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An Experimental Investigation of the Pressure-Velocity Cross-Correlation in an Axisymmetric Jet

[+] Author Affiliations
André M. Hall, Mark N. Glauser

Syracuse University, Syracuse, NY

Charles E. Tinney

Université de Poitiers, Poitiers, France

Paper No. FEDSM2005-77338, pp. 357-368; 12 pages
doi:10.1115/FEDSM2005-77338
From:
  • ASME 2005 Fluids Engineering Division Summer Meeting
  • Volume 1: Symposia, Parts A and B
  • Houston, Texas, USA, June 19–23, 2005
  • Conference Sponsors: Fluids Engineering Division
  • ISBN: 0-7918-4198-7 | eISBN: 0-7918-3760-2
  • Copyright © 2005 by ASME

abstract

This study investigates the strength of the pressure-velocity correlations of a Mach 0.6, axisymmetric jet, with an exit nozzle diameter of 50.8mm. Experiments are conducted at a constant exit temperature of 25°C, and exit pressure and temperature are balanced with ambient conditions. The instantaneous velocity measurements are acquired using a multi-component LDA system who’s measurement volume is traversed along several radial and streamwise locations within the potential core, and mixing layer regions of the flow. The fluctuating lip pressure is simultaneously sampled by an azimuthal array of (15) dynamic transducers, evenly spaced at 24°. These are positioned just outside the shear layer near the jet exit at z/D = 0.875, and 1.75R from the centerline, where the pressure field has been shown to be hydrodynamic. From this multi-point evaluation, the cross-correlations between the near-field pressure array (fixed), and streamwise component of the velocity field (traversed) are examined as a function of radial, streamwise, and also azimuthal separation. The results illustrate a remarkable coherence between the near field pressure and the velocity field, on the order of 25%. Streamwise convection velocities of 0.77Uj and 0.73Uj are calculated within the potential core and shear layer, respectively. Analysis of the coherency spectra illustrates the frequency band of the correlations and suggest that the potential core and mixing layer regions of the flow are, in general, governed by the high and low frequency motions of the flow, respectively. The azimuthal modal distribution of the cross-correlation shows the dominance of the column mode of the jet, with no higher modes exhibited within the potential core region, and only modes 1 & 2 within the shear layer.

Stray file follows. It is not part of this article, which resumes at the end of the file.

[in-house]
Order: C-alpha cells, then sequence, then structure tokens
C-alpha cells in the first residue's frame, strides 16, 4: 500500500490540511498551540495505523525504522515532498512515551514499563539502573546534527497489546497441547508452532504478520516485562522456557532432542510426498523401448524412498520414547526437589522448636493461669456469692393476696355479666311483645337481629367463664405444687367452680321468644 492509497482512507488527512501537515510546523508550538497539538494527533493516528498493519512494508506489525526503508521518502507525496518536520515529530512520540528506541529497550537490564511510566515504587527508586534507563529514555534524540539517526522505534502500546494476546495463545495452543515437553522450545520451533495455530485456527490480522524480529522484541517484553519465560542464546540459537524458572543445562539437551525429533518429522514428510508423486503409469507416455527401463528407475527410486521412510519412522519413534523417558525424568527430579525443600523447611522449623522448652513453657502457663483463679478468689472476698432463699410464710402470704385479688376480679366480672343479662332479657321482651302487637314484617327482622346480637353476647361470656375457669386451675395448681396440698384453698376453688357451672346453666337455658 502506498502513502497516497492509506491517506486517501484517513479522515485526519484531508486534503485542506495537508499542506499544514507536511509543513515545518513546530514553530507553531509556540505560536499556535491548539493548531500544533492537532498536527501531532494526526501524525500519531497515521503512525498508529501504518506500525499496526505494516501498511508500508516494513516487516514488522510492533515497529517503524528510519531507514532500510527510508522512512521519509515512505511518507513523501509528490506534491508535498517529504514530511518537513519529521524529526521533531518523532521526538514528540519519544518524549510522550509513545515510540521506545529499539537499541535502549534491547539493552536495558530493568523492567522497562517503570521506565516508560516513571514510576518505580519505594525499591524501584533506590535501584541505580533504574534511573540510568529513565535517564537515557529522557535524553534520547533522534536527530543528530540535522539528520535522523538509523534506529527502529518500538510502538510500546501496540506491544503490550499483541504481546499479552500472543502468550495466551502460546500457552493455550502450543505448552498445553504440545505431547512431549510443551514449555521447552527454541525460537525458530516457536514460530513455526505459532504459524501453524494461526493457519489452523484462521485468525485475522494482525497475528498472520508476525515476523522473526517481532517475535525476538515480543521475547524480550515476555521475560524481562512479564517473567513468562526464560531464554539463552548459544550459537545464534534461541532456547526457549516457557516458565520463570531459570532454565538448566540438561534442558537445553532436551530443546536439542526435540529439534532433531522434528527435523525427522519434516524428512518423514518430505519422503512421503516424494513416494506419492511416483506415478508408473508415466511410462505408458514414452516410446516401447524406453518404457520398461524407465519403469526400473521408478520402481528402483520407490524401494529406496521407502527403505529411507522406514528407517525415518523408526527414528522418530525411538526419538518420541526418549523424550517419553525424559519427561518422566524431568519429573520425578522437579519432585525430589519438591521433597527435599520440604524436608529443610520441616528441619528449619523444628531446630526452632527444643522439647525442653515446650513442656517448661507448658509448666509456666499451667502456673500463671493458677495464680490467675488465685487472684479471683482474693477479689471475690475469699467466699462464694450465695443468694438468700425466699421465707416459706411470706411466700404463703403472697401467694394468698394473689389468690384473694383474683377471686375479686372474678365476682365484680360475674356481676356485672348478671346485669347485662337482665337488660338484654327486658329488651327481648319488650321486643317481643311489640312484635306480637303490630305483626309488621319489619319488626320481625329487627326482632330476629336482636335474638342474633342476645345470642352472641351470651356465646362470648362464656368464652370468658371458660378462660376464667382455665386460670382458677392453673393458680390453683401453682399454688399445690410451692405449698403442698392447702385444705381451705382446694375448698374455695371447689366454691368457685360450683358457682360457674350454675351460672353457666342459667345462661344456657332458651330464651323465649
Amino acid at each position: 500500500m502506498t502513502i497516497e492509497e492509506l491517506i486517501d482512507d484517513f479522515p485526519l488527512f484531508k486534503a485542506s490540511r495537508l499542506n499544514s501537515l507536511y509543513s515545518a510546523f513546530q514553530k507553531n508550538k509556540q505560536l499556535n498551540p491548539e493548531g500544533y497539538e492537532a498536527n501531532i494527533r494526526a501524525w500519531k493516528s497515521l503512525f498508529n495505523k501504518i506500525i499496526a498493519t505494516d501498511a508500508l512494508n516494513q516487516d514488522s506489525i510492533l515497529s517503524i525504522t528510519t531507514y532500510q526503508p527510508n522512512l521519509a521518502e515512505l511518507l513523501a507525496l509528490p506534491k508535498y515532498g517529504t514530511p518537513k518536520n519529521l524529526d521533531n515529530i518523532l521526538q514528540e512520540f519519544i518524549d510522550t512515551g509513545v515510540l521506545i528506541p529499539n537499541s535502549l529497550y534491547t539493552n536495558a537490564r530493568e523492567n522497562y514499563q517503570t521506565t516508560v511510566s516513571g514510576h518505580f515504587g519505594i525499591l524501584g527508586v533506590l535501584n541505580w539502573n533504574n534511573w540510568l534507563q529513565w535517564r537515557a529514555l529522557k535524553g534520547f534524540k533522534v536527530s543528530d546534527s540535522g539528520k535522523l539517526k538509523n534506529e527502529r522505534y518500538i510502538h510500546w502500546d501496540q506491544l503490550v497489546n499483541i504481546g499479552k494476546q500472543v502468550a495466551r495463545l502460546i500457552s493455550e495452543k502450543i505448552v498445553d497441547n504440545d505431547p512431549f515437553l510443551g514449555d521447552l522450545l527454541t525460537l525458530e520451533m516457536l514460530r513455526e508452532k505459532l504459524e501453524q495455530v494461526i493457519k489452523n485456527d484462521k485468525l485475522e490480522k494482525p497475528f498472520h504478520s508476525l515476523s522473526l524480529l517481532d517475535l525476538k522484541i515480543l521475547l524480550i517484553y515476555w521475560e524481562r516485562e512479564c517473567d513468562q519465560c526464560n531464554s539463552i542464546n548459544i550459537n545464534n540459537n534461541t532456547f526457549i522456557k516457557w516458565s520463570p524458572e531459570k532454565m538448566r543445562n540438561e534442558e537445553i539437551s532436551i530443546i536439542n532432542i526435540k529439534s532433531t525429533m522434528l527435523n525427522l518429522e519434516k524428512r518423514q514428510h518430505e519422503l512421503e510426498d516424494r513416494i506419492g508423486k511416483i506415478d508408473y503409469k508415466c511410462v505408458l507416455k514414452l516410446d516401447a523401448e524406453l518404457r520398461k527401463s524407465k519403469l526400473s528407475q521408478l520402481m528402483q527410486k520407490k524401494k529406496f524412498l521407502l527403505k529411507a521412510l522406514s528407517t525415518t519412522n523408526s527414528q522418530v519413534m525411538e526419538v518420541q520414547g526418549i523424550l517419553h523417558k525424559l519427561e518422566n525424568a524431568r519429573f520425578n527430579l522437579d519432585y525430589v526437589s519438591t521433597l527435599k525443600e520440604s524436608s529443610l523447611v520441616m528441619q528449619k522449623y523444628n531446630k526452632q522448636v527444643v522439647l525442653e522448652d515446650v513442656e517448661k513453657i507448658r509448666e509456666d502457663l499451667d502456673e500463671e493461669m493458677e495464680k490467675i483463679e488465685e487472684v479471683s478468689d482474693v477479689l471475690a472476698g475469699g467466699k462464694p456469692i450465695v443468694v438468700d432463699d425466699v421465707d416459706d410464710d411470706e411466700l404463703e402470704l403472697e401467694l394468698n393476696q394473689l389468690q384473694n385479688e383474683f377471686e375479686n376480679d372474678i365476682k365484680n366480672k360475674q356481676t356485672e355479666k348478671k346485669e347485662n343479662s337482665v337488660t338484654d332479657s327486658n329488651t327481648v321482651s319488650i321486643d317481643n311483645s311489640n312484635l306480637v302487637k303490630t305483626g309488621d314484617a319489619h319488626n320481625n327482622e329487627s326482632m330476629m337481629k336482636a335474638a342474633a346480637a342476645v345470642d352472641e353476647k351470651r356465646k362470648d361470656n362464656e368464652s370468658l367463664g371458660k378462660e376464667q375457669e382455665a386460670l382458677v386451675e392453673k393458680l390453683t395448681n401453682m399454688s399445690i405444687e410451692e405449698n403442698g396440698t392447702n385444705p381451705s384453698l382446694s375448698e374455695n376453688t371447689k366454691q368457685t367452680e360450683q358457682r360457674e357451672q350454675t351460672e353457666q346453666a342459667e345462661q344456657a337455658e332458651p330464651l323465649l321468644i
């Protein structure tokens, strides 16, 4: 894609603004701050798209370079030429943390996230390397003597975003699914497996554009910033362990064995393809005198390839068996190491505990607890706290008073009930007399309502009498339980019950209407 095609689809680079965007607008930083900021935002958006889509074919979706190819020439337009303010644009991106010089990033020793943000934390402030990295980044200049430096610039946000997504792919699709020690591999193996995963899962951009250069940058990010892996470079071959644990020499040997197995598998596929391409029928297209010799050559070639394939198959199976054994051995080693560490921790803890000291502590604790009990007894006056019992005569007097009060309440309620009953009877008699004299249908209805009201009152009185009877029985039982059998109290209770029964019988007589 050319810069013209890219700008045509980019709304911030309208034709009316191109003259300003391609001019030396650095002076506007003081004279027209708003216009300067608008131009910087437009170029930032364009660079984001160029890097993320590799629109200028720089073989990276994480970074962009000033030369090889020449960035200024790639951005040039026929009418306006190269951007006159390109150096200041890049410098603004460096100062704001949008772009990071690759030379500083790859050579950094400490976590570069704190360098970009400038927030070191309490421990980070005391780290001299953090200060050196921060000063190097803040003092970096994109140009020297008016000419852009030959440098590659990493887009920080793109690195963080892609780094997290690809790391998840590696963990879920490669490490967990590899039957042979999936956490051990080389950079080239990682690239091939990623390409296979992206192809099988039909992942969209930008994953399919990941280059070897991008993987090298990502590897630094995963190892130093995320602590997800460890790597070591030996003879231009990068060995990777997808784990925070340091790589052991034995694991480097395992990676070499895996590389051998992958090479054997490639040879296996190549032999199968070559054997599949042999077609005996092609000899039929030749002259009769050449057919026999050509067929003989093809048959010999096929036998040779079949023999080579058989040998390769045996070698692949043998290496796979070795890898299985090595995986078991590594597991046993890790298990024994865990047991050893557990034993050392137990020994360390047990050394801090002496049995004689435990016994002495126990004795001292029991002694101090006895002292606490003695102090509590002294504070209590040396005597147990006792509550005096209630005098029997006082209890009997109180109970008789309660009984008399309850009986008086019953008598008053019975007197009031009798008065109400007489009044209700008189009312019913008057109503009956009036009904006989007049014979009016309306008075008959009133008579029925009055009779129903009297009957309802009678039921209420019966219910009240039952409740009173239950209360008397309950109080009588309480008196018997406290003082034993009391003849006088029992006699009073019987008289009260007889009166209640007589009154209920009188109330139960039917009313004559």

Copyright © 2005 by ASME
Topics: Pressure

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